I started out first experimenting with the aluminum flashing. Previous costume creators used electrical boxes and aluminum foil. I thought aluminum roof flashing would be perfect. I picked up a 6V piezoelectric buzzer (Radio Shack) and a 10 Candela LED (Fry’s) and was off and running. Since my electrical engineering knowledge is wanting, I found these sites helpful for dealing with the LED http://led.linear1.org/1led.wiz
See image #1 for the original circuit diagram I was going to use.
The switch would be metal kitchen tongs (Felix’s idea) with the circuit completed by the flashing surrounding each hole. Each hole then connected together. Everything worked fine but I was disappointed with the fact that if the flashing was only barely touched, then LED and buzzer were feeble. I wanted a steady buzzer and LED no matter how lightly or briefly the flashing was touched. A little research led me to an IC, specifically a 555 timer in a monostable circuit. My favorite site was http://www.kpsec.freeuk.com/555timer.htm.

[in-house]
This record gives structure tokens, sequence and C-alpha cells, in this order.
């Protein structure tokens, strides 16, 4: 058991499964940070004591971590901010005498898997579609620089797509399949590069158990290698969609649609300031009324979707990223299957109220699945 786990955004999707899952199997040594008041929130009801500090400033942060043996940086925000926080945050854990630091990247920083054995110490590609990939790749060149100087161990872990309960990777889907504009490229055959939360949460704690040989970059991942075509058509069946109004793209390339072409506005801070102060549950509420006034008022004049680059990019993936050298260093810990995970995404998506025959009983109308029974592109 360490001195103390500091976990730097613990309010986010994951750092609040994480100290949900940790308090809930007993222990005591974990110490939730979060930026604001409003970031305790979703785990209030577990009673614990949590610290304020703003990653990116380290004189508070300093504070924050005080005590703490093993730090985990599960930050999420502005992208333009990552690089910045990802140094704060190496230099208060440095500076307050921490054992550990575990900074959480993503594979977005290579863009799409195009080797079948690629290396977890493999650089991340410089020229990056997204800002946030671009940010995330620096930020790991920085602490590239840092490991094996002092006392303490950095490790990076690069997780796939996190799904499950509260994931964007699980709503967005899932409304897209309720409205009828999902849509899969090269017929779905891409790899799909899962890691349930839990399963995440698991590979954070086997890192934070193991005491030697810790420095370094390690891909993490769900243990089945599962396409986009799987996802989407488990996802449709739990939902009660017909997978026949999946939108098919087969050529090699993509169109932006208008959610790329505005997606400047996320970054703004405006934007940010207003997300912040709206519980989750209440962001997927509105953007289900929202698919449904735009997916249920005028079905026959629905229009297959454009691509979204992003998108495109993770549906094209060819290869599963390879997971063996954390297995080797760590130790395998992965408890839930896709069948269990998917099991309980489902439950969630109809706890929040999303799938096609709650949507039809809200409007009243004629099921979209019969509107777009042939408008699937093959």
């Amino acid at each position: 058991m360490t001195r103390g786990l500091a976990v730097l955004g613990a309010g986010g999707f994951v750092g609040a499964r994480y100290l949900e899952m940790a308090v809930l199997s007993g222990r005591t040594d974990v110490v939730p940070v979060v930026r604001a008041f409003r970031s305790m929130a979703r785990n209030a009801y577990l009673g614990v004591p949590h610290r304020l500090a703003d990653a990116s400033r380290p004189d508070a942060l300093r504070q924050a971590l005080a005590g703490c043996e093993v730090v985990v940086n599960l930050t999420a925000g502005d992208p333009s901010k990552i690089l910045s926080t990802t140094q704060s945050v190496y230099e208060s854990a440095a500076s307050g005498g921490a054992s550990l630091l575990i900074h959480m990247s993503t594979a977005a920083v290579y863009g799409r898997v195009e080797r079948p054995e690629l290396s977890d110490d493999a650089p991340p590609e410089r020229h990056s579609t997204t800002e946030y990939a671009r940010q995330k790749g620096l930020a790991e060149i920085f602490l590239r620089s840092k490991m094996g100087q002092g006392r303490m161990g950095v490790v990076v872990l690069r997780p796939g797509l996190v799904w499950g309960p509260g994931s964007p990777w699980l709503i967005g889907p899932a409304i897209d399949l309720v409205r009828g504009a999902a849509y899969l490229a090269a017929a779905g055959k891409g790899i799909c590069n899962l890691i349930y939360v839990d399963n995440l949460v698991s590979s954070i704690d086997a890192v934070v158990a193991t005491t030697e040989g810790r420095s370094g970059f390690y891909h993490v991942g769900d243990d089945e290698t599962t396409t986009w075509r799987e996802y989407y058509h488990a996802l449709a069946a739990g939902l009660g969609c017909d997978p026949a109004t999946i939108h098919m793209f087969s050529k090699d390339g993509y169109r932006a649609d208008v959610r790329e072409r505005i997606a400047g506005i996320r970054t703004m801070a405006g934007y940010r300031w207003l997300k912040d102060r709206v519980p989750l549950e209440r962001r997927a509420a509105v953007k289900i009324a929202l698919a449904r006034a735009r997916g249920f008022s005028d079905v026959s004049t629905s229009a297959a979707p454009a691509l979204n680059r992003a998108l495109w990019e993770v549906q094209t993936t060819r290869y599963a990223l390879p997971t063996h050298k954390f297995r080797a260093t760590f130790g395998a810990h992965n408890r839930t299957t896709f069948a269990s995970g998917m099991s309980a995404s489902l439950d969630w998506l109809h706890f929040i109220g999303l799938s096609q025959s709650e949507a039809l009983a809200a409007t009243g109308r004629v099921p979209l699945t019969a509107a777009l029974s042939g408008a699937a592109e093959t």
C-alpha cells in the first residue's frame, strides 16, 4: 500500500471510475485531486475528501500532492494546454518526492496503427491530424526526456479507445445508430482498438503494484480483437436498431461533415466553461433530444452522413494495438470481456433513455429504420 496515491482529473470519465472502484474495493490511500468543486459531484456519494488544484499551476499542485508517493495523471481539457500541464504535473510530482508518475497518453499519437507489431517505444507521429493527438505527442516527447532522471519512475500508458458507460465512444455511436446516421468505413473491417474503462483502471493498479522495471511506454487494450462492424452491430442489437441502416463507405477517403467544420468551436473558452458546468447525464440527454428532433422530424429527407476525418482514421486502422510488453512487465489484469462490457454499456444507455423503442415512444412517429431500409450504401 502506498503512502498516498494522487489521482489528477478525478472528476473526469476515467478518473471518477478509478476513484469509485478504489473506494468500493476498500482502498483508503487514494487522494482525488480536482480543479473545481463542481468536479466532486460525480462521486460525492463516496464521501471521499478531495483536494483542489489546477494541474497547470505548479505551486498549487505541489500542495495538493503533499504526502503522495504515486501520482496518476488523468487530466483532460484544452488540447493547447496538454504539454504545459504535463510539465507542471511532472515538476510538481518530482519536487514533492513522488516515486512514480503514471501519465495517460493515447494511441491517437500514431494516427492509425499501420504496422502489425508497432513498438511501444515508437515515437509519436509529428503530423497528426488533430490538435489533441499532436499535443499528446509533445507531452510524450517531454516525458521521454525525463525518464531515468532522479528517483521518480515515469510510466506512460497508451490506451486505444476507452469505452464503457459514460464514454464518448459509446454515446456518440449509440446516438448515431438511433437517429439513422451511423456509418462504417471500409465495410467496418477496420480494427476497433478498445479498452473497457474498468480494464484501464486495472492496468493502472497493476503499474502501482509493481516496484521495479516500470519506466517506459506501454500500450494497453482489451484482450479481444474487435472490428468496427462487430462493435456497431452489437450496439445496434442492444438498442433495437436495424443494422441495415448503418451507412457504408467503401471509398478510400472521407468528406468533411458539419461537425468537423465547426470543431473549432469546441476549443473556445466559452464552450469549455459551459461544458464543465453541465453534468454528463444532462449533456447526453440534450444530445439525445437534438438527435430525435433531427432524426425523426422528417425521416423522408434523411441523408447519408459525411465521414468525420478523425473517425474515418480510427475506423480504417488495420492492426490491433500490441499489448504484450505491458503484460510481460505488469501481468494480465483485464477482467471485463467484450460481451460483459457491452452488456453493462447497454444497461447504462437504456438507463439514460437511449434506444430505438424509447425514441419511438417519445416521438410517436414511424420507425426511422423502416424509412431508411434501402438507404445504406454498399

They have excellent descriptions and examples of 555 timer circuits. Or try this one http://www.uoguelph.ca/~antoon/gadgets/555/555.html.
So the circuit grew (see image 2).
To help determine what size capacitor and resistor to use for the timing circuit try the following program http://www.doctronics.co.uk/down555.htm.
I went with a variable resistor (a 1Meg Potentiometer) so I could play around with how long the buzzer and light would go off. The 6V was 4 AA batteries in a case I picked up at Radio Shack. After putting everything together on a breadboard (it worked!), I tried my hand at soldering. Only two attempts to get it right. Image 3 is a shot of the circuit board.